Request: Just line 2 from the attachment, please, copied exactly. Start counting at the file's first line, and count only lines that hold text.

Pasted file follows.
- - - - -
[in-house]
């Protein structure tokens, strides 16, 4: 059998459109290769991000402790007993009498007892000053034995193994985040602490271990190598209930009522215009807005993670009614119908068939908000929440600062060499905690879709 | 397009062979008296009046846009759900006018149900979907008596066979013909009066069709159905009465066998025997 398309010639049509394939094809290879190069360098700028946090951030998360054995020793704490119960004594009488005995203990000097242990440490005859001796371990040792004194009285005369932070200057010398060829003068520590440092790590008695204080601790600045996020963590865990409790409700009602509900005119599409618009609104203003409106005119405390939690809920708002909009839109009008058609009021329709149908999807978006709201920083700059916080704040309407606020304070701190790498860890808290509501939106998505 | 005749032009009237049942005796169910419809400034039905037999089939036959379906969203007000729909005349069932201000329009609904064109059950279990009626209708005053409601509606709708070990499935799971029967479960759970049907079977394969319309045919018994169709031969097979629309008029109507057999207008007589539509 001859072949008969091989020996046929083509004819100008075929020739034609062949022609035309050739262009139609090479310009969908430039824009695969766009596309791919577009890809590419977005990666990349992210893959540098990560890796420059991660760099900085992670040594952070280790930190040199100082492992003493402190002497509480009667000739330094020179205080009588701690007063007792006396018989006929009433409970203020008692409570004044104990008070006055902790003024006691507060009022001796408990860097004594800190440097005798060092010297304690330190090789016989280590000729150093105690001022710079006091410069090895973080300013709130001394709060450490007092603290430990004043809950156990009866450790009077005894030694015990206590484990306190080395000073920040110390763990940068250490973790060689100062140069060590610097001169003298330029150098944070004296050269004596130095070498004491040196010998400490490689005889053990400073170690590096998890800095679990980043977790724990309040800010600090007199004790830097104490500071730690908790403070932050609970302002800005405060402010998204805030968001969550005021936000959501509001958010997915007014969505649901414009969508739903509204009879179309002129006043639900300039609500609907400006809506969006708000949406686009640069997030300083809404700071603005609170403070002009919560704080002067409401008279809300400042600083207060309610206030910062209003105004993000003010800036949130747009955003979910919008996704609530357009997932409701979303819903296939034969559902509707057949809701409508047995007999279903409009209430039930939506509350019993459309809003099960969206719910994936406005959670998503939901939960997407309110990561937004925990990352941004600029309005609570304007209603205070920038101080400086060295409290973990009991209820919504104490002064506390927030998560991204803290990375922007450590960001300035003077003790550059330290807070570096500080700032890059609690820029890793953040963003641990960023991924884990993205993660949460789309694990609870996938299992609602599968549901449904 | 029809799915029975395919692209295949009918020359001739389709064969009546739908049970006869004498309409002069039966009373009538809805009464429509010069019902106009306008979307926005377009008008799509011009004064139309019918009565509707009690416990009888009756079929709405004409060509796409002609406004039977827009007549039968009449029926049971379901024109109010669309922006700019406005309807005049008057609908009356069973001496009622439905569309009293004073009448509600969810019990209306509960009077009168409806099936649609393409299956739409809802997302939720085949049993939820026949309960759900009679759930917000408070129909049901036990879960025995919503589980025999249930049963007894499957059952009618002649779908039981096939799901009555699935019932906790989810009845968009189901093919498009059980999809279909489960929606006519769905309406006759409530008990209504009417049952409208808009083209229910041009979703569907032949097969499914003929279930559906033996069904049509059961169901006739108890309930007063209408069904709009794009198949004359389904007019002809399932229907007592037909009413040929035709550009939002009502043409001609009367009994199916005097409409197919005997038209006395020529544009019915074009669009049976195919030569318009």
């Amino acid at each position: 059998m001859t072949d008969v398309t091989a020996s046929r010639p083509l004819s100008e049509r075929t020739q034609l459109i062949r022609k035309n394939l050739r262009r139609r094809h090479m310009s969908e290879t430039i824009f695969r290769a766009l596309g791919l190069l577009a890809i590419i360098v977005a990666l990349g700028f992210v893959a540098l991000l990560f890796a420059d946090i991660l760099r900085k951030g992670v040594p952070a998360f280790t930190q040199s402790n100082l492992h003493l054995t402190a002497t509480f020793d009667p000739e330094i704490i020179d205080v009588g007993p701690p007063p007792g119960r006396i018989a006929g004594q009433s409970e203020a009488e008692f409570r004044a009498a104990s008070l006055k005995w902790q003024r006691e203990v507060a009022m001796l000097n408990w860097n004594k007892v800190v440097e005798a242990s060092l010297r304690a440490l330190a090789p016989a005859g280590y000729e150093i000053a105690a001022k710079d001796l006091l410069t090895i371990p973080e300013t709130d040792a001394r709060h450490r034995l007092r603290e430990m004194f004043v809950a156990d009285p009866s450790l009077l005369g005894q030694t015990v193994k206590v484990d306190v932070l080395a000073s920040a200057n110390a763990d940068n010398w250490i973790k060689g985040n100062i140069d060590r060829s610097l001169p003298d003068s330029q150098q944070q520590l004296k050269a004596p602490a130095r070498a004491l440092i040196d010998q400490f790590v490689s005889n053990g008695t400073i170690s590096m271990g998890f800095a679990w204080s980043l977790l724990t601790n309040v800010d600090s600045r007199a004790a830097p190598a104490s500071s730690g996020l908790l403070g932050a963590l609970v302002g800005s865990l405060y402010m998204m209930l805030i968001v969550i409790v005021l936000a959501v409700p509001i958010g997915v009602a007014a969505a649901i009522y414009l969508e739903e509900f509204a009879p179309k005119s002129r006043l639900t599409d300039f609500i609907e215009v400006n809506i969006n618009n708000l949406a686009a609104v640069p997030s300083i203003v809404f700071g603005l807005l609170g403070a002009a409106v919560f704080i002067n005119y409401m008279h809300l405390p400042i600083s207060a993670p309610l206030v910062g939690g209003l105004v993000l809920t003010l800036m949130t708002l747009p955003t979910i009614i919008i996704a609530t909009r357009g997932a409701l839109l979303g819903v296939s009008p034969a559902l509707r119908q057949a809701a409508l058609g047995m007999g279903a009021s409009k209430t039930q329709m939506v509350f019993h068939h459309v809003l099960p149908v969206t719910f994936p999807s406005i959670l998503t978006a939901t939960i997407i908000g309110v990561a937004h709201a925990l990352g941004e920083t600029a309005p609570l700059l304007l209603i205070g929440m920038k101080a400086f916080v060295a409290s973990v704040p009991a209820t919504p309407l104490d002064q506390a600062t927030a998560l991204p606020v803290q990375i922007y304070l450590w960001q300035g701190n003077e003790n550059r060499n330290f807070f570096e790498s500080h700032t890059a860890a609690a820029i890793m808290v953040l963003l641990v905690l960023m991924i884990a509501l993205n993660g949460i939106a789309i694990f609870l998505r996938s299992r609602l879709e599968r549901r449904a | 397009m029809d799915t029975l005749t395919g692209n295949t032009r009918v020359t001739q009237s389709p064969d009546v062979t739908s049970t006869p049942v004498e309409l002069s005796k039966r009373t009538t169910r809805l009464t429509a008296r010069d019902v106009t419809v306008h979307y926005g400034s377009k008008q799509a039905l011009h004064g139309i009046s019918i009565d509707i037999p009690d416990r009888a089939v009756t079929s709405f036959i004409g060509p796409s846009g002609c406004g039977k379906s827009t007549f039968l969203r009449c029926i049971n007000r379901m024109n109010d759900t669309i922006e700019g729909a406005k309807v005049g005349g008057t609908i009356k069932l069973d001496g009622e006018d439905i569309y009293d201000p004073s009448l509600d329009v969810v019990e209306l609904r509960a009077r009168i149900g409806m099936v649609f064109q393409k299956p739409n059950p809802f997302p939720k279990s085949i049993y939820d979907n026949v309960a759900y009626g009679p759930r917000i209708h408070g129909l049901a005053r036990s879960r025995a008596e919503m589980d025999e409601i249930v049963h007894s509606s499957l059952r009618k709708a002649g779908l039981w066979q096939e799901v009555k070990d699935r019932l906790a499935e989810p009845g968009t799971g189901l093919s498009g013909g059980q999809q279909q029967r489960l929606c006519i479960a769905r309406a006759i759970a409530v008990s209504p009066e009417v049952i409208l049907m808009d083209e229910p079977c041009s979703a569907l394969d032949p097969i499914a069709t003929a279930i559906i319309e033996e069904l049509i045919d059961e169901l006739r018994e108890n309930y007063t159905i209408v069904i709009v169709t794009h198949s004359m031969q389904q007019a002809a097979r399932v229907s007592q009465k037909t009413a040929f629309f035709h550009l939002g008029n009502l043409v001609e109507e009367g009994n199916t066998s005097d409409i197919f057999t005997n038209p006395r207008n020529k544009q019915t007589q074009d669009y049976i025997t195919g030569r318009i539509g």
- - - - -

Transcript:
């Protein structure tokens, strides 16, 4: 059998459109290769991000402790007993009498007892000053034995193994985040602490271990190598209930009522215009807005993670009614119908068939908000929440600062060499905690879709 | 397009062979008296009046846009759900006018149900979907008596066979013909009066069709159905009465066998025997 398309010639049509394939094809290879190069360098700028946090951030998360054995020793704490119960004594009488005995203990000097242990440490005859001796371990040792004194009285005369932070200057010398060829003068520590440092790590008695204080601790600045996020963590865990409790409700009602509900005119599409618009609104203003409106005119405390939690809920708002909009839109009008058609009021329709149908999807978006709201920083700059916080704040309407606020304070701190790498860890808290509501939106998505 | 005749032009009237049942005796169910419809400034039905037999089939036959379906969203007000729909005349069932201000329009609904064109059950279990009626209708005053409601509606709708070990499935799971029967479960759970049907079977394969319309045919018994169709031969097979629309008029109507057999207008007589539509 001859072949008969091989020996046929083509004819100008075929020739034609062949022609035309050739262009139609090479310009969908430039824009695969766009596309791919577009890809590419977005990666990349992210893959540098990560890796420059991660760099900085992670040594952070280790930190040199100082492992003493402190002497509480009667000739330094020179205080009588701690007063007792006396018989006929009433409970203020008692409570004044104990008070006055902790003024006691507060009022001796408990860097004594800190440097005798060092010297304690330190090789016989280590000729150093105690001022710079006091410069090895973080300013709130001394709060450490007092603290430990004043809950156990009866450790009077005894030694015990206590484990306190080395000073920040110390763990940068250490973790060689100062140069060590610097001169003298330029150098944070004296050269004596130095070498004491040196010998400490490689005889053990400073170690590096998890800095679990980043977790724990309040800010600090007199004790830097104490500071730690908790403070932050609970302002800005405060402010998204805030968001969550005021936000959501509001958010997915007014969505649901414009969508739903509204009879179309002129006043639900300039609500609907400006809506969006708000949406686009640069997030300083809404700071603005609170403070002009919560704080002067409401008279809300400042600083207060309610206030910062209003105004993000003010800036949130747009955003979910919008996704609530357009997932409701979303819903296939034969559902509707057949809701409508047995007999279903409009209430039930939506509350019993459309809003099960969206719910994936406005959670998503939901939960997407309110990561937004925990990352941004600029309005609570304007209603205070920038101080400086060295409290973990009991209820919504104490002064506390927030998560991204803290990375922007450590960001300035003077003790550059330290807070570096500080700032890059609690820029890793953040963003641990960023991924884990993205993660949460789309694990609870996938299992609602599968549901449904 | 029809799915029975395919692209295949009918020359001739389709064969009546739908049970006869004498309409002069039966009373009538809805009464429509010069019902106009306008979307926005377009008008799509011009004064139309019918009565509707009690416990009888009756079929709405004409060509796409002609406004039977827009007549039968009449029926049971379901024109109010669309922006700019406005309807005049008057609908009356069973001496009622439905569309009293004073009448509600969810019990209306509960009077009168409806099936649609393409299956739409809802997302939720085949049993939820026949309960759900009679759930917000408070129909049901036990879960025995919503589980025999249930049963007894499957059952009618002649779908039981096939799901009555699935019932906790989810009845968009189901093919498009059980999809279909489960929606006519769905309406006759409530008990209504009417049952409208808009083209229910041009979703569907032949097969499914003929279930559906033996069904049509059961169901006739108890309930007063209408069904709009794009198949004359389904007019002809399932229907007592037909009413040929035709550009939002009502043409001609009367009994199916005097409409197919005997038209006395020529544009019915074009669009049976195919030569318009």